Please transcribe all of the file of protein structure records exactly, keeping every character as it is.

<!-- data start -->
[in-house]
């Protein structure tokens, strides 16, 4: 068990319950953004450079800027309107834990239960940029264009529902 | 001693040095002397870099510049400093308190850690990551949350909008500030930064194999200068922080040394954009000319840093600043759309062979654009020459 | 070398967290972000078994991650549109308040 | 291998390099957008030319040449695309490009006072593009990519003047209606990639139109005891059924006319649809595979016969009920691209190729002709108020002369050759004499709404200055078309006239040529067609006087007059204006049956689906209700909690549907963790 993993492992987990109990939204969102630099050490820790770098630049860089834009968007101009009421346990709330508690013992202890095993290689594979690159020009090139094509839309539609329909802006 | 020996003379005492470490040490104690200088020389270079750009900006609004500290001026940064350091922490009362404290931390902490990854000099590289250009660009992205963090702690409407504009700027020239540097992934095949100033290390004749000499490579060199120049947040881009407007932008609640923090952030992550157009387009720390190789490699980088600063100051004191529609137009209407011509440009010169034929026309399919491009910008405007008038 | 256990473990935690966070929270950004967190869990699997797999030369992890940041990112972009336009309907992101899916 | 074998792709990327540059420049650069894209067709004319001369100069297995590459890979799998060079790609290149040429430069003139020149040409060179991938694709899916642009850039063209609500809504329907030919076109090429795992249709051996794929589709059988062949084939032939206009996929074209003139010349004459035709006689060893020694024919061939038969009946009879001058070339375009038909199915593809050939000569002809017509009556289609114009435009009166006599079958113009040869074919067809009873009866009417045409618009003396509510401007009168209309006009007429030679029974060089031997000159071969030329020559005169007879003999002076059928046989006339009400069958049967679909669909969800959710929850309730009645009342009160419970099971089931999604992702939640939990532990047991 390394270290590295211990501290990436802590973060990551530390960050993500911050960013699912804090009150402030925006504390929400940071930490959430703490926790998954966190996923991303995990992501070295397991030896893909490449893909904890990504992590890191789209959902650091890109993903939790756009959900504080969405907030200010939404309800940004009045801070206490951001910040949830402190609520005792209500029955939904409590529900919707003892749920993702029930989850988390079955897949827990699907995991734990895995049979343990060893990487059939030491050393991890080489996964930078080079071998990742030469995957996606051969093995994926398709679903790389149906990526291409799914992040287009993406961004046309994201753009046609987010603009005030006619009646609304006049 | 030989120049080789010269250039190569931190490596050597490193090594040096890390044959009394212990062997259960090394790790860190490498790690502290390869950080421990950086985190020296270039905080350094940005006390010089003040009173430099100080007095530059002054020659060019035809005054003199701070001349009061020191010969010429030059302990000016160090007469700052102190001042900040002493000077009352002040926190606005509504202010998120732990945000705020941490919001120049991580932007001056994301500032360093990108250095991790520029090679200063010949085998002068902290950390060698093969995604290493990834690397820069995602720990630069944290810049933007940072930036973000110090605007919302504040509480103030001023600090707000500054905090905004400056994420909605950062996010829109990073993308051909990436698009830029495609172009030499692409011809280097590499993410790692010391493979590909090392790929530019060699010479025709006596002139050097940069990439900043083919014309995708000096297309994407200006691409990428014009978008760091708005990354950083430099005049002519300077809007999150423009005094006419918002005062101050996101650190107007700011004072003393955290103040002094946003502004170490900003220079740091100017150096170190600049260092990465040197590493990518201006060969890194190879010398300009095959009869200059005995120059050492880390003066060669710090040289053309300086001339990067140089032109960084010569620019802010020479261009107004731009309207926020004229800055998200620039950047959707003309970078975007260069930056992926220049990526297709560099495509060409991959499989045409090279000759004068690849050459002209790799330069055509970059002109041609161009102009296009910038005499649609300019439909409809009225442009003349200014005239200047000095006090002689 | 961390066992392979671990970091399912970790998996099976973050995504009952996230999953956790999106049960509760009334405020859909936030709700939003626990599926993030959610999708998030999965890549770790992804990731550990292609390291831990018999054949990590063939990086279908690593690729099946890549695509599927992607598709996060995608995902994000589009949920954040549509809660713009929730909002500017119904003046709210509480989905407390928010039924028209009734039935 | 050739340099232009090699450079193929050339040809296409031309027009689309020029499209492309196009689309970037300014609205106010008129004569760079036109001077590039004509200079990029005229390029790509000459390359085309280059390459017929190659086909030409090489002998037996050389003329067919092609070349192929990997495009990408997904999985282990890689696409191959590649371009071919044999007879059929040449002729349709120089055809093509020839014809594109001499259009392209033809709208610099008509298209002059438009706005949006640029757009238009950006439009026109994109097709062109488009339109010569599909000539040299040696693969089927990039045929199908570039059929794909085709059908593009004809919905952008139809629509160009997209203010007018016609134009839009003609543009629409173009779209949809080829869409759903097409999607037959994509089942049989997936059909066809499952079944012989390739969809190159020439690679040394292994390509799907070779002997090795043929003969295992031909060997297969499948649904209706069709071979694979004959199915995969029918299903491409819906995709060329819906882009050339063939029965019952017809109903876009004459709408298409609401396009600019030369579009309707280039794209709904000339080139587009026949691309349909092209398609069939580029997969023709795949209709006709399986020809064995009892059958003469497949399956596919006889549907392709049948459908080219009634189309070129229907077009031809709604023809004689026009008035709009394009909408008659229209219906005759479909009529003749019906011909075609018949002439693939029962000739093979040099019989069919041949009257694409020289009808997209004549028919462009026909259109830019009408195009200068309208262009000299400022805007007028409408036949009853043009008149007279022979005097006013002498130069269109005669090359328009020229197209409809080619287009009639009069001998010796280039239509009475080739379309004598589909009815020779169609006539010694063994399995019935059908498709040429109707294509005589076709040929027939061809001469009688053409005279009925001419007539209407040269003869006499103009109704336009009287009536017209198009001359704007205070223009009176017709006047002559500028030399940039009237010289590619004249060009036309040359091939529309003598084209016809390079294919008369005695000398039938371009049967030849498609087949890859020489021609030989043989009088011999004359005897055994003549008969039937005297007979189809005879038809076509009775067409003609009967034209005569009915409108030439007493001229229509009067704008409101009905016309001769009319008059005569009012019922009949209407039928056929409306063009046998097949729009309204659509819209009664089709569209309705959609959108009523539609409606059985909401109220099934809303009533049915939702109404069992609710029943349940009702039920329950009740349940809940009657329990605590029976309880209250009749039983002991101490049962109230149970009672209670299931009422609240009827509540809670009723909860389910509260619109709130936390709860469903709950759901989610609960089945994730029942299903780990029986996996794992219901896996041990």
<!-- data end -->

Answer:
[in-house]
């Protein structure tokens, strides 16, 4: 068990319950953004450079800027309107834990239960940029264009529902 | 001693040095002397870099510049400093308190850690990551949350909008500030930064194999200068922080040394954009000319840093600043759309062979654009020459 | 070398967290972000078994991650549109308040 | 291998390099957008030319040449695309490009006072593009990519003047209606990639139109005891059924006319649809595979016969009920691209190729002709108020002369050759004499709404200055078309006239040529067609006087007059204006049956689906209700909690549907963790 993993492992987990109990939204969102630099050490820790770098630049860089834009968007101009009421346990709330508690013992202890095993290689594979690159020009090139094509839309539609329909802006 | 020996003379005492470490040490104690200088020389270079750009900006609004500290001026940064350091922490009362404290931390902490990854000099590289250009660009992205963090702690409407504009700027020239540097992934095949100033290390004749000499490579060199120049947040881009407007932008609640923090952030992550157009387009720390190789490699980088600063100051004191529609137009209407011509440009010169034929026309399919491009910008405007008038 | 256990473990935690966070929270950004967190869990699997797999030369992890940041990112972009336009309907992101899916 | 074998792709990327540059420049650069894209067709004319001369100069297995590459890979799998060079790609290149040429430069003139020149040409060179991938694709899916642009850039063209609500809504329907030919076109090429795992249709051996794929589709059988062949084939032939206009996929074209003139010349004459035709006689060893020694024919061939038969009946009879001058070339375009038909199915593809050939000569002809017509009556289609114009435009009166006599079958113009040869074919067809009873009866009417045409618009003396509510401007009168209309006009007429030679029974060089031997000159071969030329020559005169007879003999002076059928046989006339009400069958049967679909669909969800959710929850309730009645009342009160419970099971089931999604992702939640939990532990047991 390394270290590295211990501290990436802590973060990551530390960050993500911050960013699912804090009150402030925006504390929400940071930490959430703490926790998954966190996923991303995990992501070295397991030896893909490449893909904890990504992590890191789209959902650091890109993903939790756009959900504080969405907030200010939404309800940004009045801070206490951001910040949830402190609520005792209500029955939904409590529900919707003892749920993702029930989850988390079955897949827990699907995991734990895995049979343990060893990487059939030491050393991890080489996964930078080079071998990742030469995957996606051969093995994926398709679903790389149906990526291409799914992040287009993406961004046309994201753009046609987010603009005030006619009646609304006049 | 030989120049080789010269250039190569931190490596050597490193090594040096890390044959009394212990062997259960090394790790860190490498790690502290390869950080421990950086985190020296270039905080350094940005006390010089003040009173430099100080007095530059002054020659060019035809005054003199701070001349009061020191010969010429030059302990000016160090007469700052102190001042900040002493000077009352002040926190606005509504202010998120732990945000705020941490919001120049991580932007001056994301500032360093990108250095991790520029090679200063010949085998002068902290950390060698093969995604290493990834690397820069995602720990630069944290810049933007940072930036973000110090605007919302504040509480103030001023600090707000500054905090905004400056994420909605950062996010829109990073993308051909990436698009830029495609172009030499692409011809280097590499993410790692010391493979590909090392790929530019060699010479025709006596002139050097940069990439900043083919014309995708000096297309994407200006691409990428014009978008760091708005990354950083430099005049002519300077809007999150423009005094006419918002005062101050996101650190107007700011004072003393955290103040002094946003502004170490900003220079740091100017150096170190600049260092990465040197590493990518201006060969890194190879010398300009095959009869200059005995120059050492880390003066060669710090040289053309300086001339990067140089032109960084010569620019802010020479261009107004731009309207926020004229800055998200620039950047959707003309970078975007260069930056992926220049990526297709560099495509060409991959499989045409090279000759004068690849050459002209790799330069055509970059002109041609161009102009296009910038005499649609300019439909409809009225442009003349200014005239200047000095006090002689 | 961390066992392979671990970091399912970790998996099976973050995504009952996230999953956790999106049960509760009334405020859909936030709700939003626990599926993030959610999708998030999965890549770790992804990731550990292609390291831990018999054949990590063939990086279908690593690729099946890549695509599927992607598709996060995608995902994000589009949920954040549509809660713009929730909002500017119904003046709210509480989905407390928010039924028209009734039935 | 050739340099232009090699450079193929050339040809296409031309027009689309020029499209492309196009689309970037300014609205106010008129004569760079036109001077590039004509200079990029005229390029790509000459390359085309280059390459017929190659086909030409090489002998037996050389003329067919092609070349192929990997495009990408997904999985282990890689696409191959590649371009071919044999007879059929040449002729349709120089055809093509020839014809594109001499259009392209033809709208610099008509298209002059438009706005949006640029757009238009950006439009026109994109097709062109488009339109010569599909000539040299040696693969089927990039045929199908570039059929794909085709059908593009004809919905952008139809629509160009997209203010007018016609134009839009003609543009629409173009779209949809080829869409759903097409999607037959994509089942049989997936059909066809499952079944012989390739969809190159020439690679040394292994390509799907070779002997090795043929003969295992031909060997297969499948649904209706069709071979694979004959199915995969029918299903491409819906995709060329819906882009050339063939029965019952017809109903876009004459709408298409609401396009600019030369579009309707280039794209709904000339080139587009026949691309349909092209398609069939580029997969023709795949209709006709399986020809064995009892059958003469497949399956596919006889549907392709049948459908080219009634189309070129229907077009031809709604023809004689026009008035709009394009909408008659229209219906005759479909009529003749019906011909075609018949002439693939029962000739093979040099019989069919041949009257694409020289009808997209004549028919462009026909259109830019009408195009200068309208262009000299400022805007007028409408036949009853043009008149007279022979005097006013002498130069269109005669090359328009020229197209409809080619287009009639009069001998010796280039239509009475080739379309004598589909009815020779169609006539010694063994399995019935059908498709040429109707294509005589076709040929027939061809001469009688053409005279009925001419007539209407040269003869006499103009109704336009009287009536017209198009001359704007205070223009009176017709006047002559500028030399940039009237010289590619004249060009036309040359091939529309003598084209016809390079294919008369005695000398039938371009049967030849498609087949890859020489021609030989043989009088011999004359005897055994003549008969039937005297007979189809005879038809076509009775067409003609009967034209005569009915409108030439007493001229229509009067704008409101009905016309001769009319008059005569009012019922009949209407039928056929409306063009046998097949729009309204659509819209009664089709569209309705959609959108009523539609409606059985909401109220099934809303009533049915939702109404069992609710029943349940009702039920329950009740349940809940009657329990605590029976309880209250009749039983002991101490049962109230149970009672209670299931009422609240009827509540809670009723909860389910509260619109709130936390709860469903709950759901989610609960089945994730029942299903780990029986996996794992219901896996041990």